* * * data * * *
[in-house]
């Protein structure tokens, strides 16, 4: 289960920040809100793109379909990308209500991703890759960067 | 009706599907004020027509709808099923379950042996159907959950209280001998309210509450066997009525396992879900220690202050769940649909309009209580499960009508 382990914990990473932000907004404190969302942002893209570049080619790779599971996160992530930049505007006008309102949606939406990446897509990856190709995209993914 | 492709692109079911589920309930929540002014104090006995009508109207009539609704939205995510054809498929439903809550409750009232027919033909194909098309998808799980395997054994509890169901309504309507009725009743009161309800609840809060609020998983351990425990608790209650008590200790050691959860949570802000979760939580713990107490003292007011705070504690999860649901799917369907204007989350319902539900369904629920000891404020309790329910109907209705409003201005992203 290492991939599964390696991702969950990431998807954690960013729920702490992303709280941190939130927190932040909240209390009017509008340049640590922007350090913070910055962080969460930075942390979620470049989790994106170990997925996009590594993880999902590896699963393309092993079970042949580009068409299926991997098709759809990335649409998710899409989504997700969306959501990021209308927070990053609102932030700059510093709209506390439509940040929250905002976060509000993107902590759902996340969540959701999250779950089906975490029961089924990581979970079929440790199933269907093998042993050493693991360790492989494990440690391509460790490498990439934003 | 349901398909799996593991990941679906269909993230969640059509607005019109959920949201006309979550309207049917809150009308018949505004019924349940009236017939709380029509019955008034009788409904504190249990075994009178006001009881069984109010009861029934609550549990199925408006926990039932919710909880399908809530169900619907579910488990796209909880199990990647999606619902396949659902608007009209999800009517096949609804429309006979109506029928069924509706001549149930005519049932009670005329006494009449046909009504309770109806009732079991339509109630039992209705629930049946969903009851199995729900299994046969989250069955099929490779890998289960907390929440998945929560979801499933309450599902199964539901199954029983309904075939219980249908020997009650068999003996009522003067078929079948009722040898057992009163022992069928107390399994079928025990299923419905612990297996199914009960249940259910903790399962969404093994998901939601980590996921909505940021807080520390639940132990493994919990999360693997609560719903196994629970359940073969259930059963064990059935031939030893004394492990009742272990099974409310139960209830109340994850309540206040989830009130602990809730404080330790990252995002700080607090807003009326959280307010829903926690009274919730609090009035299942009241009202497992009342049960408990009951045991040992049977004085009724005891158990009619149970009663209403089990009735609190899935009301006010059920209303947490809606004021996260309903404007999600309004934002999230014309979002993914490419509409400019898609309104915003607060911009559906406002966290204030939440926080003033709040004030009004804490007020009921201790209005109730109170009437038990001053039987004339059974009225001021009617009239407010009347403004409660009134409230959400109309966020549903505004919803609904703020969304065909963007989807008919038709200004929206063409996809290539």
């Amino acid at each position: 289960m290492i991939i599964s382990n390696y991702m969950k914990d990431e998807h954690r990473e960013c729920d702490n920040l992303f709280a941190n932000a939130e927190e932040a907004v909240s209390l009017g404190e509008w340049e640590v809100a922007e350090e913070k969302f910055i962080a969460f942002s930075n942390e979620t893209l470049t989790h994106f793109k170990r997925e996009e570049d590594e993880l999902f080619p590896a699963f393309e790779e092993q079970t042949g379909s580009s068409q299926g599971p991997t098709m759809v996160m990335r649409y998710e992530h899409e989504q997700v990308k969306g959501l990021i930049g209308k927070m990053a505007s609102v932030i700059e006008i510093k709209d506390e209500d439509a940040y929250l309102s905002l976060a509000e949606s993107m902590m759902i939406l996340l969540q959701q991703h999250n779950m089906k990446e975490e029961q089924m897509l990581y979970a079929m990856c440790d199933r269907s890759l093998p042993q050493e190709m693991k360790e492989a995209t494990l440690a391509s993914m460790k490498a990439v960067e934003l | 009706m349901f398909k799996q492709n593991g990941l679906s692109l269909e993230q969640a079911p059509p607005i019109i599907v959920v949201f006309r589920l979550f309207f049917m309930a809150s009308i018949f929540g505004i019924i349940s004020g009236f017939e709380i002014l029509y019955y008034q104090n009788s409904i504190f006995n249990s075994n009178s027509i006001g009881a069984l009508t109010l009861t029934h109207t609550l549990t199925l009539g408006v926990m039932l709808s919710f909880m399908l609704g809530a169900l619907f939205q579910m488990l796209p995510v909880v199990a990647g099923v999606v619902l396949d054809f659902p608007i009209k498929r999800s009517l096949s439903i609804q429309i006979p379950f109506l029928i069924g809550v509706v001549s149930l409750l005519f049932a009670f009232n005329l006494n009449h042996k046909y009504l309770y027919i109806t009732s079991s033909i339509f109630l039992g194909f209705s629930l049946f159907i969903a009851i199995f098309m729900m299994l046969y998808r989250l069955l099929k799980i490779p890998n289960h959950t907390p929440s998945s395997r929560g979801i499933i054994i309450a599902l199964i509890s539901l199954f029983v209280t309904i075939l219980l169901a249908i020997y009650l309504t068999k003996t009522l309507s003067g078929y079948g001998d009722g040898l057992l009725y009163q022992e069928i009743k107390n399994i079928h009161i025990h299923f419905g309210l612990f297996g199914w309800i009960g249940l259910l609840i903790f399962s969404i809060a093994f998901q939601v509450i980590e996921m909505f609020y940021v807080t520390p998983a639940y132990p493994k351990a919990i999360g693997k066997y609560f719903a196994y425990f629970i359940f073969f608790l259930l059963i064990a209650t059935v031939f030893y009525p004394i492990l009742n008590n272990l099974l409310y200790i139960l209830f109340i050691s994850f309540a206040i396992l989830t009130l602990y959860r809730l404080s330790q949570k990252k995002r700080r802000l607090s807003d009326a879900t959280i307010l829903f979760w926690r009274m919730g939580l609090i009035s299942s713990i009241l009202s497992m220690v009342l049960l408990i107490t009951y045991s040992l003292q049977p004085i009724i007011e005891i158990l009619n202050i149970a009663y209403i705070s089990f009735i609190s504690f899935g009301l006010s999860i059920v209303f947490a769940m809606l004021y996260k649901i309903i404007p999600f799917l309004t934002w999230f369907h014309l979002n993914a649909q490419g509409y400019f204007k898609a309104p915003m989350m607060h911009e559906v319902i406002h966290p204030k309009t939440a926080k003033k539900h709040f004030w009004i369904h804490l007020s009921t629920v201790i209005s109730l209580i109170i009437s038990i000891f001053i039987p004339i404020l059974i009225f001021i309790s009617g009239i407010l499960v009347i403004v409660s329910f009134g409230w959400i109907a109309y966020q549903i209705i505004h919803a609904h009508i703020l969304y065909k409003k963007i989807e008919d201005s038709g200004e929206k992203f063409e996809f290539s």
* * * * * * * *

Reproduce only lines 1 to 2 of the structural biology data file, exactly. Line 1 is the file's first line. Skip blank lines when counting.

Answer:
[in-house]
């Protein structure tokens, strides 16, 4: 289960920040809100793109379909990308209500991703890759960067 | 009706599907004020027509709808099923379950042996159907959950209280001998309210509450066997009525396992879900220690202050769940649909309009209580499960009508 382990914990990473932000907004404190969302942002893209570049080619790779599971996160992530930049505007006008309102949606939406990446897509990856190709995209993914 | 492709692109079911589920309930929540002014104090006995009508109207009539609704939205995510054809498929439903809550409750009232027919033909194909098309998808799980395997054994509890169901309504309507009725009743009161309800609840809060609020998983351990425990608790209650008590200790050691959860949570802000979760939580713990107490003292007011705070504690999860649901799917369907204007989350319902539900369904629920000891404020309790329910109907209705409003201005992203 290492991939599964390696991702969950990431998807954690960013729920702490992303709280941190939130927190932040909240209390009017509008340049640590922007350090913070910055962080969460930075942390979620470049989790994106170990997925996009590594993880999902590896699963393309092993079970042949580009068409299926991997098709759809990335649409998710899409989504997700969306959501990021209308927070990053609102932030700059510093709209506390439509940040929250905002976060509000993107902590759902996340969540959701999250779950089906975490029961089924990581979970079929440790199933269907093998042993050493693991360790492989494990440690391509460790490498990439934003 | 349901398909799996593991990941679906269909993230969640059509607005019109959920949201006309979550309207049917809150009308018949505004019924349940009236017939709380029509019955008034009788409904504190249990075994009178006001009881069984109010009861029934609550549990199925408006926990039932919710909880399908809530169900619907579910488990796209909880199990990647999606619902396949659902608007009209999800009517096949609804429309006979109506029928069924509706001549149930005519049932009670005329006494009449046909009504309770109806009732079991339509109630039992209705629930049946969903009851199995729900299994046969989250069955099929490779890998289960907390929440998945929560979801499933309450599902199964539901199954029983309904075939219980249908020997009650068999003996009522003067078929079948009722040898057992009163022992069928107390399994079928025990299923419905612990297996199914009960249940259910903790399962969404093994998901939601980590996921909505940021807080520390639940132990493994919990999360693997609560719903196994629970359940073969259930059963064990059935031939030893004394492990009742272990099974409310139960209830109340994850309540206040989830009130602990809730404080330790990252995002700080607090807003009326959280307010829903926690009274919730609090009035299942009241009202497992009342049960408990009951045991040992049977004085009724005891158990009619149970009663209403089990009735609190899935009301006010059920209303947490809606004021996260309903404007999600309004934002999230014309979002993914490419509409400019898609309104915003607060911009559906406002966290204030939440926080003033709040004030009004804490007020009921201790209005109730109170009437038990001053039987004339059974009225001021009617009239407010009347403004409660009134409230959400109309966020549903505004919803609904703020969304065909963007989807008919038709200004929206063409996809290539």